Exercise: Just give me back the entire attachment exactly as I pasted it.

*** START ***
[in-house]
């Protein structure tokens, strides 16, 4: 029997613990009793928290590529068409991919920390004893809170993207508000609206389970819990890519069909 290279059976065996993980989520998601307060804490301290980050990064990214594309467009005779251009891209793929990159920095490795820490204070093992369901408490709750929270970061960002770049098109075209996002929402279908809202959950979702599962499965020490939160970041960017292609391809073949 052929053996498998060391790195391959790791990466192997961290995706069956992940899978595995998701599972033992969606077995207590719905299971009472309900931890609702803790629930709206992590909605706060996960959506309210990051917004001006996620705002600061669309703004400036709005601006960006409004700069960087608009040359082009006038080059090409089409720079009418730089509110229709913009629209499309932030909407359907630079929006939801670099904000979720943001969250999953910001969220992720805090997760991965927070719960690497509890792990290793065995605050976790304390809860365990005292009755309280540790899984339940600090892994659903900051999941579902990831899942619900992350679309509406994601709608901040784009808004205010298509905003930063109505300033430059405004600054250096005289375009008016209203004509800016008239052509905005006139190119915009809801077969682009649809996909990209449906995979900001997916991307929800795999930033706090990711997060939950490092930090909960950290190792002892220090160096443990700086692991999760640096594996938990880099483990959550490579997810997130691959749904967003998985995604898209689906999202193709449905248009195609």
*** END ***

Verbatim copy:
[in-house]
């Protein structure tokens, strides 16, 4: 029997613990009793928290590529068409991919920390004893809170993207508000609206389970819990890519069909 290279059976065996993980989520998601307060804490301290980050990064990214594309467009005779251009891209793929990159920095490795820490204070093992369901408490709750929270970061960002770049098109075209996002929402279908809202959950979702599962499965020490939160970041960017292609391809073949 052929053996498998060391790195391959790791990466192997961290995706069956992940899978595995998701599972033992969606077995207590719905299971009472309900931890609702803790629930709206992590909605706060996960959506309210990051917004001006996620705002600061669309703004400036709005601006960006409004700069960087608009040359082009006038080059090409089409720079009418730089509110229709913009629209499309932030909407359907630079929006939801670099904000979720943001969250999953910001969220992720805090997760991965927070719960690497509890792990290793065995605050976790304390809860365990005292009755309280540790899984339940600090892994659903900051999941579902990831899942619900992350679309509406994601709608901040784009808004205010298509905003930063109505300033430059405004600054250096005289375009008016209203004509800016008239052509905005006139190119915009809801077969682009649809996909990209449906995979900001997916991307929800795999930033706090990711997060939950490092930090909960950290190792002892220090160096443990700086692991999760640096594996938990880099483990959550490579997810997130691959749904967003998985995604898209689906999202193709449905248009195609």